The movie Bottle Shock tells the story of a 1976 wine competition in which California wine was victorious over French wine. Known as the “Judgement of Paris”, it’s a tale that many are familiar with. It seems, however, that few are aware of an important historic moment in Washington State wine. The hero in this story is the pioneer of vinifera grape growing in Washington State that has been producing classic European varietal wines since 1967, Chateau Ste. Michelle.
At a blind Riesling tasting sponsored by the Los Angeles Times in 1974, Chateau Ste. Michelle’s 1972 vintage of Johannisberg Riesling won top honors. Moreover, although Ste. Michelle Johannisburg Riesling was the least expensive wine in the tasting, it beat out German, Australian, and California Rieslings. It is significant to note that producers included P.J. Valckenberg in Worms, the oldest family-run wine export company of Germany, as well as Liebfraumilch Madonna, the oldest brand of German wine. Domestic producers included a who’s who of California stalwarts such as Beaulieu Vineyards, Heitz Cellar, and Freemark Abbey.
The Real Johannisberg Riesling
A visit I made to Schloss Johannisberg in 2019 was in many ways like a return to my childhood. Not that I grew up in a castle, mind you! It has more to do with memories of that Chateau Ste. Michelle Johannisberg Riesling. For years, Liebfraumilch was my parent’s adult beverage of choice for holiday dinners. It was a banner moment when Chateau Ste. Michelle Johannisberg Riesling made its way to our table in the 80’s and became synonymous with celebratory meals at our house.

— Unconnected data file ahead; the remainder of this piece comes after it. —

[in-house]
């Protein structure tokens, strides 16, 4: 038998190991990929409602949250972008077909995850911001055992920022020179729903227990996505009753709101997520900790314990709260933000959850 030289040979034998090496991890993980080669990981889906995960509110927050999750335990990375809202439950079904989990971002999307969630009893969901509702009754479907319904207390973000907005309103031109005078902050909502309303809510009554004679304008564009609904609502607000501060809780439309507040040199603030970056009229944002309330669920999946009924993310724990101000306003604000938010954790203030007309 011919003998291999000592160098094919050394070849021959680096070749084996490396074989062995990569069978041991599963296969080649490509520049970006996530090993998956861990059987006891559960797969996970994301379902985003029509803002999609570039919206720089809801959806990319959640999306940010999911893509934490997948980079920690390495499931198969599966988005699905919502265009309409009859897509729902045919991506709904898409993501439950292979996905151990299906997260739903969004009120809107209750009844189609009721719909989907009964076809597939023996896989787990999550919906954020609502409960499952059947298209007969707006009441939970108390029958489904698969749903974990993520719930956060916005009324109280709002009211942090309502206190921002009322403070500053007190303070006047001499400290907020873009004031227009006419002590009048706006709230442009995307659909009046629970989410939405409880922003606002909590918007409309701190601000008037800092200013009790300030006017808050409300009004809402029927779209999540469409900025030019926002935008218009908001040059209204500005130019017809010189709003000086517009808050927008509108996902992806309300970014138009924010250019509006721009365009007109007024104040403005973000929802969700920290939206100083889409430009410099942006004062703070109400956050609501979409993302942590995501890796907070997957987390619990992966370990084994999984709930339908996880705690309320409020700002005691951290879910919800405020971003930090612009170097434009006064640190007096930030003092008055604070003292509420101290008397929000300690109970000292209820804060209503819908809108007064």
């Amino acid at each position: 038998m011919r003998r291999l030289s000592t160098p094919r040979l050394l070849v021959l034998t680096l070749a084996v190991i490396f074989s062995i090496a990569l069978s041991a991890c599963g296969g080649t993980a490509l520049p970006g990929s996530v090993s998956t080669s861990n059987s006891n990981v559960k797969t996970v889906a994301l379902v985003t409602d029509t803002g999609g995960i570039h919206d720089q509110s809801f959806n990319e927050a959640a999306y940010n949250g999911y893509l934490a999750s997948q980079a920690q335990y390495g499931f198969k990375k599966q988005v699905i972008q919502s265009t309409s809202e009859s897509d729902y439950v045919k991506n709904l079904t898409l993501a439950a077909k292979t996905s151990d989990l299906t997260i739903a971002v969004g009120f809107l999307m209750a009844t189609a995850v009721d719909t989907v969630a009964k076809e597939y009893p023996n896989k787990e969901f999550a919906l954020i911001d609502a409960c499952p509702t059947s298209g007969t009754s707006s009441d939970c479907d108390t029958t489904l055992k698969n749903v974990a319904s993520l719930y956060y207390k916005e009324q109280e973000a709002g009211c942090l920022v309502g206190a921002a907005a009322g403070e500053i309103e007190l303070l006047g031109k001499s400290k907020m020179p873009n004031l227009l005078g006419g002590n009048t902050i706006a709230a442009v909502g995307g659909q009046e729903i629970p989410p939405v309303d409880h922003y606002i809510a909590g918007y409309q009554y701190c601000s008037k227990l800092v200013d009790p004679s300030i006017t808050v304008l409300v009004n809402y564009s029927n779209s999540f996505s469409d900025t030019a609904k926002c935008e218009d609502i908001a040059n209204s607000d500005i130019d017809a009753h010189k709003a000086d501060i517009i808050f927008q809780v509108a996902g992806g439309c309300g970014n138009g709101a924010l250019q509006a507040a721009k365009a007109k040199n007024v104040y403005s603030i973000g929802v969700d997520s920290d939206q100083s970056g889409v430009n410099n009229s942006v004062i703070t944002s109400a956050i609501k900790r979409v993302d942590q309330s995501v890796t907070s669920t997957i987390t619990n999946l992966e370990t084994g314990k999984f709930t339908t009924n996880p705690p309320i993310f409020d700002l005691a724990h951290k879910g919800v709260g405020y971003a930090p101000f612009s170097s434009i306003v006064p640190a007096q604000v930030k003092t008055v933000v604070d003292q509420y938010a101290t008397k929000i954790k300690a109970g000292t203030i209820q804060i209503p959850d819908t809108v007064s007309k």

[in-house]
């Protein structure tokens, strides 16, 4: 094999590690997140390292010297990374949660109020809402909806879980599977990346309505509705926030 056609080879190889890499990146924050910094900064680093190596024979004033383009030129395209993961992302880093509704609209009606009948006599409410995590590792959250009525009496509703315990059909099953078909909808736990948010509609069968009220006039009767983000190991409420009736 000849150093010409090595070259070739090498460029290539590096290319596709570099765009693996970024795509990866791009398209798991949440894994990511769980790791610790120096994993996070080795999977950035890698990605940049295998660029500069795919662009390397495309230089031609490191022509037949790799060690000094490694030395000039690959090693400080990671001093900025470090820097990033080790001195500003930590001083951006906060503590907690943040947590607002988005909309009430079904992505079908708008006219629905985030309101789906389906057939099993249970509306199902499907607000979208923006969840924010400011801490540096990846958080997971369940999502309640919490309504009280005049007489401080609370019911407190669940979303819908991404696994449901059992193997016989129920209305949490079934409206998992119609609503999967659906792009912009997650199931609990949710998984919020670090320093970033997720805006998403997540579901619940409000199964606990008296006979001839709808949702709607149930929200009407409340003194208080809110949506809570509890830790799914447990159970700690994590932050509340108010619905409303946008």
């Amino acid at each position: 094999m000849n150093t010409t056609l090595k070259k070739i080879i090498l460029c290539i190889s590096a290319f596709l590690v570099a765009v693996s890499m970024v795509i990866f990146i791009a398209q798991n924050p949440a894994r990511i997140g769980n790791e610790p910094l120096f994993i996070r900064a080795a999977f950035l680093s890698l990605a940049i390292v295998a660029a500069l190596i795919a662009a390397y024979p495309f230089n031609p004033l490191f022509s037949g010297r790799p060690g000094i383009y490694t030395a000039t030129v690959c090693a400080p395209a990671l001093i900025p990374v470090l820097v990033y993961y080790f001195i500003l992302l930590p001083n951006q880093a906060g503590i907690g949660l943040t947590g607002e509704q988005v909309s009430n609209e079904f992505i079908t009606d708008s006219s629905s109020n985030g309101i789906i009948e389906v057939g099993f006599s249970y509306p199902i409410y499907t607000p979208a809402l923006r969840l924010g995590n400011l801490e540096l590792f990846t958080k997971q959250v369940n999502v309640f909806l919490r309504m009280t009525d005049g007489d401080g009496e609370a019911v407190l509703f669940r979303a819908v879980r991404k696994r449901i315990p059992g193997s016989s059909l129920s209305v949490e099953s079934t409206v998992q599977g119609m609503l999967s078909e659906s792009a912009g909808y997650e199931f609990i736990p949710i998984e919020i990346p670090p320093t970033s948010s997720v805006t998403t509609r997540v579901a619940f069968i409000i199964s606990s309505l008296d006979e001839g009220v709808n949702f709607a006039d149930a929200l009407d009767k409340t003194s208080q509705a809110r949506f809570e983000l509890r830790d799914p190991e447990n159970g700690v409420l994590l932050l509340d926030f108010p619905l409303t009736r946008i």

They say imitation is the sincerest form of flattery. However, imitation in the wine industry often results in a cease and desist letter. Or something like that. Chateau Ste. Michelle’s first Riesling, the 1972 vintage, was named Johannisberg Riesling as the term was often used in the United States at the time. It was a reference to the German city of Johannisberg, in the Rheingau wine-growing region of Germany which is famous for Riesling. The moniker was also an indicator of an off-dry style of Riesling. However, it is no longer considered an appropriate designation according to federal alcohol regulations. All wineries were required to phase out the use of the term Johannisberg Riesling by January, 2006. Chateau Ste. Michelle took the term off their labels after the 2003 vintage.
Chateau Ste. Michelle Riesling Today
This wine is now labeled as Chateau Ste. Michelle Columbia Valley Riesling. Priced at just $9 a bottle at the winery, it is a great value. Not only that, through a partnership with the Mosel’s Ernst Loosen, Chateau Ste. Michelle produces Eroica Riesling. These wines portray excellent quality in a wide array of styles from bone dry to decadently sweet dessert wines.
The next time you want to taste a bit of history, pour yourself a glass of Chateau Ste. Michelle Riesling.
If you’re thirsty for more Washington State Wine historical moments, read about Washington State’s more than 1,000 wineries.